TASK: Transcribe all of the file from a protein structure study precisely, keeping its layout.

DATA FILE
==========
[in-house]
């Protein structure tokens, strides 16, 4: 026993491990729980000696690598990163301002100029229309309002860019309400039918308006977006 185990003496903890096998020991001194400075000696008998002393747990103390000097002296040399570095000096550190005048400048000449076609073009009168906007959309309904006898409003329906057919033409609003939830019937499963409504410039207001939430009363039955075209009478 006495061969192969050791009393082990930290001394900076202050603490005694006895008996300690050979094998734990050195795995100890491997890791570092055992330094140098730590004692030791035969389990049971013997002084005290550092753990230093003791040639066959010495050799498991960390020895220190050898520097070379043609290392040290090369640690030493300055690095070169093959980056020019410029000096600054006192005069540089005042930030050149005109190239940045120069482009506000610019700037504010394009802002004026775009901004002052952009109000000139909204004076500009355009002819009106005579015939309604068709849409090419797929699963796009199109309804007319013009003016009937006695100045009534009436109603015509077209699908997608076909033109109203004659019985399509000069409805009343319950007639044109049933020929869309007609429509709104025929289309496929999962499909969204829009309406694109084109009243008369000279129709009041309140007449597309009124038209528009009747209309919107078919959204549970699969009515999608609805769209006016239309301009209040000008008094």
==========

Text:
[in-house]
């Protein structure tokens, strides 16, 4: 026993491990729980000696690598990163301002100029229309309002860019309400039918308006977006 185990003496903890096998020991001194400075000696008998002393747990103390000097002296040399570095000096550190005048400048000449076609073009009168906007959309309904006898409003329906057919033409609003939830019937499963409504410039207001939430009363039955075209009478 006495061969192969050791009393082990930290001394900076202050603490005694006895008996300690050979094998734990050195795995100890491997890791570092055992330094140098730590004692030791035969389990049971013997002084005290550092753990230093003791040639066959010495050799498991960390020895220190050898520097070379043609290392040290090369640690030493300055690095070169093959980056020019410029000096600054006192005069540089005042930030050149005109190239940045120069482009506000610019700037504010394009802002004026775009901004002052952009109000000139909204004076500009355009002819009106005579015939309604068709849409090419797929699963796009199109309804007319013009003016009937006695100045009534009436109603015509077209699908997608076909033109109203004659019985399509000069409805009343319950007639044109049933020929869309007609429509709104025929289309496929999962499909969204829009309406694109084109009243008369000279129709009041309140007449597309009124038209528009009747209309919107078919959204549970699969009515999608609805769209006016239309301009209040000008008094």